A break up is never easy, even at the best of times. And breaking up with a personal training client can be awkward too, like any relationship that’s past its use-by-date.
At first, new relationships are exciting! You see so much potential and have mutual goals.
You start out seeing each other at least three times a week and it’s fun!
You share stories, laugh, work hard…and suddenly, in the blink of an eye, the honeymoon period is over.
As you grow more comfortable with each other, that sunny personality you once found refreshing morphs into being sullen and moody—eye rolls accompany every exercise rep.
You find yourself being stood up more frequently and your client stops making an effort. They’re even seeing Ronald McDonald behind your back.
As tempting as it is to use the catchphrase from The Apprentice and yell “you’re fired!”, letting a problem client go isn’t quite that straight-forward.
The prospect of losing earnings or bad online reviews may deter you from making a clean break.
Your break-up speech shouldn’t be the first time your client hears you’re not happy with the way your relationship is progressing.
Best-selling author of The Suitcase Entrepreneur and named one of 2017’s 50 Must Follow Women by Huffington Post, Nancy Sisson recommends getting rid of the bad apple clients to attract the red carpet clients.
But when it’s time to break up, how do you effectively say to a client, “I think we should start seeing other people!”?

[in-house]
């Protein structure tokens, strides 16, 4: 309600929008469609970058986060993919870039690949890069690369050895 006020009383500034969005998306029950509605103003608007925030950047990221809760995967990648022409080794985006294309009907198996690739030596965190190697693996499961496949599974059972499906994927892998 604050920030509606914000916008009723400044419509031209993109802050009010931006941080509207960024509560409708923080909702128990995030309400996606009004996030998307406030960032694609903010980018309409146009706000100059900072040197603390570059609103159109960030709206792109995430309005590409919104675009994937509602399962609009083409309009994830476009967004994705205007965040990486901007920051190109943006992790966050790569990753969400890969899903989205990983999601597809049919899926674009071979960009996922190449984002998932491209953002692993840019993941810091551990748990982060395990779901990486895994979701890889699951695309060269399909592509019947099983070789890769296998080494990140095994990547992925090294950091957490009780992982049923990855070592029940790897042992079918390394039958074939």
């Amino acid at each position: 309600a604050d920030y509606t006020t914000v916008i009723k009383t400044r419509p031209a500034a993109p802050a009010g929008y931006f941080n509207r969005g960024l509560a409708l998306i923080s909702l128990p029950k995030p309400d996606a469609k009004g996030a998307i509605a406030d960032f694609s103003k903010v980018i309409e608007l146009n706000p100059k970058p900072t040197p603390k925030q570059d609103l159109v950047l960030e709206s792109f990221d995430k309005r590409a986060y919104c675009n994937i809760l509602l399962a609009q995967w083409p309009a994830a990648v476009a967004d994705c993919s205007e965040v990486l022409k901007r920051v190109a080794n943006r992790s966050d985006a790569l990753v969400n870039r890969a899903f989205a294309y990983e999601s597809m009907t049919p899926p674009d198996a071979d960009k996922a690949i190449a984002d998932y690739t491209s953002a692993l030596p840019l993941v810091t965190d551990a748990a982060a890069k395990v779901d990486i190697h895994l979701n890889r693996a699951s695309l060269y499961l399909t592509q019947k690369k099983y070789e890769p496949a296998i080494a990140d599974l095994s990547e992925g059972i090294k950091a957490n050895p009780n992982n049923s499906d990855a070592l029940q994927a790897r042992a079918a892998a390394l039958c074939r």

Excuses you can use to break up with your client
1. Blame schedule clashes
“What a shame! Unfortunately, I’ve got [family commitments/study/leprosy/watching paint dry] and am no longer able to train at [insert time] for the foreseeable future.”
It’s at this stage where you can suggest another fitness coach they may benefit from seeing.
2. Release them back into the wild
“I feel like I’ve taught you all that I can, and now it’s time to let you fly free and learn how to work out alone.”
Suggest ways they can apply the skills you’ve taught them in group fitness classes or individual sports such as swimming, running marathons and group fitness classes.
3. Be brutally honest
Clients are a walking testimonial for your abilities as a trainer.
If when you say “exercise”, your client thinks you said “extra fries”, you may need to be cruel to be kind.
Telling the truth is not going to win you flavour of the month, but at least you can honestly say you’re feeling they’re not as invested in this relationship.
4. Charge like a wounded bull
That’s right, put your prices up. The more difficult the client, the higher your prices go.
Blame it on inflation or wanting to afford the lifestyle you’ve longed to be accustomed too.
At least, if your client agrees to your highly inflated rates you’re being fairly compensated for your time.
5. Reverse psychology, make them dump you
You don’t want to kill them, but step up the workout to a hellish level where they’re certainly reconsidering their choice of personal trainer.
You want them to leave broken enough that they do breaking of the relationship for you, but not so broken they press charges.
An example: “Did you just roll your eyes or sigh? Get down and give me 20 push ups!”
6. Change gyms or relocate
Long distance relationships don’t work. If you move further afield, chances is your client won’t follow you.
It seems like a lot of work to ditch a client, but it depends on how committed you to getting out of the relationship.
The National Federation of Professional Trainers (NFPT) recommends screening clients before agreeing to take them on.
It’s a great way to safely identify any major risks, their expectations and motivations, and ultimately avoid having to sit down for the “It’s not me, it’s you,” conversations.
If you’re a trainer looking to “see other people,” then register your profile on Morfus and start attracting new clients today.